<!-- - Application context definition for "springapp" DispatcherServlet. --> <beans> <!-- Controller for the initial "Hello" page --> <bean id="springappController" class="web.SpringappController"> <property name="productManager"> <ref bean="prodMan"/> </property> </bean> <!-- Validator and Form Controller for the "Price Increase" page --> <bean id="priceIncreaseValidator" class="bus.PriceIncreaseValidator"/> <bean id="priceIncreaseForm" class="web.PriceIncreaseFormController"> <property name="sessionForm"><value>true</value></property> <property name="commandName"><value>priceIncrease</value></property> <property name="commandClass"><value>bus.PriceIncrease</value></property> <property name="validator"><ref bean="priceIncreaseValidator"/></property> <property name="formView"><value>priceincrease</value></property> <property name="successView"><value>hello.htm</value></property> <property name="productManager"> <ref bean="prodMan"/> </property> </bean> <bean id="dataSource" class="org.springframework.jdbc.datasource.DriverManagerDataSource"> <property name="driverClassName"><value>org.hsqldb.jdbcDriver</value></property> <property name="url"> <value>jdbc:hsqldb:/Users/trisberg/projects/springapp/db/test</value> </property> <property name="username"><value>sa</value></property> <property name="password"><value></value></property> </bean> <bean id="prodManDao" class="db.ProductManagerDaoJdbc"> <property name="dataSource"> <ref bean="dataSource"/> </property> </bean> <bean id="prodMan" class="bus.ProductManager"> <property name="productManagerDao"> <ref bean="prodManDao"/> </property> <!-- <property name="products"> <list> <ref bean="product1"/> <ref bean="product2"/> <ref bean="product3"/> </list> </property> --> </bean> <!-- <bean id="product1" class="bus.Product"> <property name="description"><value>Lamp</value></property> <property name="price"><value>5.75</value></property> </bean> <bean id="product2" class="bus.Product"> <property name="description"><value>Table</value></property> <property name="price"><value>75.25</value></property> </bean> <bean id="product3" class="bus.Product"> <property name="description"><value>Chair</value></property> <property name="price"><value>22.79</value></property> </bean> --> <bean id="messageSource" class="org.springframework.context.support.ResourceBundleMessageSource"> <property name="basename"><value>messages</value></property> </bean> <bean id="urlMapping" class="org.springframework.web.servlet.handler.SimpleUrlHandlerMapping"> <property name="mappings"> <props> <prop key="/hello.htm">springappController</prop> <prop key="/priceincrease.htm">priceIncreaseForm</prop> </props> </property> </bean> <bean id="viewResolver" class="org.springframework.web.servlet.view.InternalResourceViewResolver"> <property name="viewClass"> <value>org.springframework.web.servlet.view.JstlView</value> </property> <property name="prefix"><value>/WEB-INF/jsp/</value></property> <property name="suffix"><value>.jsp</value></property> </bean> </beans>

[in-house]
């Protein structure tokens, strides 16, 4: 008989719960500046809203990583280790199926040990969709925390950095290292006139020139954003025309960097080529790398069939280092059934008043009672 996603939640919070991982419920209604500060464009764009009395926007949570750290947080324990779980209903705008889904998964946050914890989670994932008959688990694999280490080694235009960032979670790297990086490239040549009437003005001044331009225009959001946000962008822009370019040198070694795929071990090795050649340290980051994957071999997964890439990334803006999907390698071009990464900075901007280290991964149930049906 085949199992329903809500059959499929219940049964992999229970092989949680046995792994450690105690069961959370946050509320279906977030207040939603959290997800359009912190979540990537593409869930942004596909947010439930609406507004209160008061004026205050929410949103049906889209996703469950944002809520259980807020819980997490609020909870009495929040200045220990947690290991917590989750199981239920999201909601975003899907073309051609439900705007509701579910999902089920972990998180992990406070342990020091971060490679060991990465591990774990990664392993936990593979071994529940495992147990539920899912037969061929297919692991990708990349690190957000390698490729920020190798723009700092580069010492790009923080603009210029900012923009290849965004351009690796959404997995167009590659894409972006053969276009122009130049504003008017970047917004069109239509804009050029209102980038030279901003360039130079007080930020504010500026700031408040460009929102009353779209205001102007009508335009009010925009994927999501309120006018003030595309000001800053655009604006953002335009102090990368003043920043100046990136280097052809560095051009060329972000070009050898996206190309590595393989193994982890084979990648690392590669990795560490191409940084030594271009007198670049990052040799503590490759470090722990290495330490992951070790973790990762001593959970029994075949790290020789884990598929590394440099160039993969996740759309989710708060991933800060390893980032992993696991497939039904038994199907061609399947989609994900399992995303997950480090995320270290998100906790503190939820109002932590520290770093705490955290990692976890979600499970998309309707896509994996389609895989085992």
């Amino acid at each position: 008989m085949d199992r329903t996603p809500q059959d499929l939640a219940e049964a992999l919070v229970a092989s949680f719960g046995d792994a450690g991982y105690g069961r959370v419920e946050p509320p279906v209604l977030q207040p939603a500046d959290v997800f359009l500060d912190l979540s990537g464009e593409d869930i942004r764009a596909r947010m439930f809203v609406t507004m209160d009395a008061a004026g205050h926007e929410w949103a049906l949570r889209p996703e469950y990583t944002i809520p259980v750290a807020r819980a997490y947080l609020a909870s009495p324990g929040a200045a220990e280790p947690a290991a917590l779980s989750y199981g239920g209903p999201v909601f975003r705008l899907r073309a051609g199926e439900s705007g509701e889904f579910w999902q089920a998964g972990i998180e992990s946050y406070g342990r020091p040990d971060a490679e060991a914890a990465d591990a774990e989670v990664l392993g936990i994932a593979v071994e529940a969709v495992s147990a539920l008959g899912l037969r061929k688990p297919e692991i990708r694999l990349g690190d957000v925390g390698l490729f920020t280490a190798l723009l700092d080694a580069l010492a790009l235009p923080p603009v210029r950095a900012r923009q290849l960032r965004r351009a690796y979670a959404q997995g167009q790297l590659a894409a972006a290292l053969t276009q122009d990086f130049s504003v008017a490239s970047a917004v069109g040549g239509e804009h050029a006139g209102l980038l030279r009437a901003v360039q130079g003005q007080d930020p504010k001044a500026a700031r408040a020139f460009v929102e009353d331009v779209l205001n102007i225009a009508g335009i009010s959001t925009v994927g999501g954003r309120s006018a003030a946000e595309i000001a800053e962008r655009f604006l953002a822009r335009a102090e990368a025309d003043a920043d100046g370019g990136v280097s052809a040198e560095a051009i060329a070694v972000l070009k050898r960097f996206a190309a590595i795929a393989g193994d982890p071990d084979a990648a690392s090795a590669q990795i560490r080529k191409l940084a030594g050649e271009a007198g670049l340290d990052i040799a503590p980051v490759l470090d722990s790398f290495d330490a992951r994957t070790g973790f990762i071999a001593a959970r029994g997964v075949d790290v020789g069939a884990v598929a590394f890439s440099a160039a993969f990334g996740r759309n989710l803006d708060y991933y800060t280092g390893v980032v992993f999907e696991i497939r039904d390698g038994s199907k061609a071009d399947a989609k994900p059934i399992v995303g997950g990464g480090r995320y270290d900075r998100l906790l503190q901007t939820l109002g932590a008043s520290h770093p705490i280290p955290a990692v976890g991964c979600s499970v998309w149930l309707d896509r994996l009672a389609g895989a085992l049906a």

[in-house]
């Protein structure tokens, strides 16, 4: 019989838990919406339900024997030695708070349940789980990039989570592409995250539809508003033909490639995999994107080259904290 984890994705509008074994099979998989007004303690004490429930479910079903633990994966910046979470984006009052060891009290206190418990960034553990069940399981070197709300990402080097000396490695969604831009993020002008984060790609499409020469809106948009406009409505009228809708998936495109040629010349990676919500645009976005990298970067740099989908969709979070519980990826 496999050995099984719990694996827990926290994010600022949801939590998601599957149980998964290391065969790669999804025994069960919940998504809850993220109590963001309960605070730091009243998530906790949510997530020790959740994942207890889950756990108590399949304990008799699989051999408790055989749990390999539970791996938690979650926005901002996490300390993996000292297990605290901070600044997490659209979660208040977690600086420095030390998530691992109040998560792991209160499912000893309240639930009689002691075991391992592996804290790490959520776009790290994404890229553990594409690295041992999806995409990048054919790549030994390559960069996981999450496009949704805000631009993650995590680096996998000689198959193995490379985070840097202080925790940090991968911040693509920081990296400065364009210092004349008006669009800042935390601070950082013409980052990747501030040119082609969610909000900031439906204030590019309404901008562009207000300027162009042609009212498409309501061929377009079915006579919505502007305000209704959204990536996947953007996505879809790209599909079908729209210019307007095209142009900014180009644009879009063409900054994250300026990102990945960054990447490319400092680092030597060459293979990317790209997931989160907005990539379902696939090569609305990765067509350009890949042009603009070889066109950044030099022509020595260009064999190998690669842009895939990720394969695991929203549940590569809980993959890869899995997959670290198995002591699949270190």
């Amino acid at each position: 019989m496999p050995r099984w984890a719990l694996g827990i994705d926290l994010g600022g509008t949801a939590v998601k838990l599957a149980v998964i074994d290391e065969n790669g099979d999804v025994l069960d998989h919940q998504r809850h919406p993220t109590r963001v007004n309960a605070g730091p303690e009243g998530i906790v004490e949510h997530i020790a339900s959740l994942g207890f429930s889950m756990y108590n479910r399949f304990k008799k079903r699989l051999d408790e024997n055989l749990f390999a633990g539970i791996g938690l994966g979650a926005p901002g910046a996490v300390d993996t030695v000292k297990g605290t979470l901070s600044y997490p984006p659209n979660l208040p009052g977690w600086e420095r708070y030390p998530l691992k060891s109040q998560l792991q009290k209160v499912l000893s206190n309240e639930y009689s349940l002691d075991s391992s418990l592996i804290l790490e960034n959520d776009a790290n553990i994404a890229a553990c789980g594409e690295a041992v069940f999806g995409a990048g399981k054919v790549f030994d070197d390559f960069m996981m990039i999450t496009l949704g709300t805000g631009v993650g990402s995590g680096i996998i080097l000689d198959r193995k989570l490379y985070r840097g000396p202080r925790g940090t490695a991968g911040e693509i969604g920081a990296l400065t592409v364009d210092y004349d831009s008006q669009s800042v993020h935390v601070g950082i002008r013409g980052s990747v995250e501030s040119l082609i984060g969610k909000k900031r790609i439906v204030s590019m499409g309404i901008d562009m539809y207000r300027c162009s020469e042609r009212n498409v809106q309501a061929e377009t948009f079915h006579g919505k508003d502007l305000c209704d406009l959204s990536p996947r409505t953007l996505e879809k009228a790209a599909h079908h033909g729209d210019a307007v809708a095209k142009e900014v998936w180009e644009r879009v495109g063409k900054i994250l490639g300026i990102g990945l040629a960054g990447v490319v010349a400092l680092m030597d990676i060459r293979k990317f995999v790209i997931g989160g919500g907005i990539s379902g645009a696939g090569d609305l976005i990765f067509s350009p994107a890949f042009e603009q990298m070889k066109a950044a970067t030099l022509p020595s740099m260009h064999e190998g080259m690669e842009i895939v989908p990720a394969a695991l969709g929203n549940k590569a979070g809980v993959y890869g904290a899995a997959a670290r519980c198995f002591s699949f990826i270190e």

I remove the population of a set of products that were passed in to the ProductManager. I replace this by adding beans for a DataSource and a ProductManagerDaoJdbc implementation. The URL provided for the datasource includes the full path for the database location (/Users/trisberg/projects/springapp/db/test). You will of course have to adjust this to match your setup.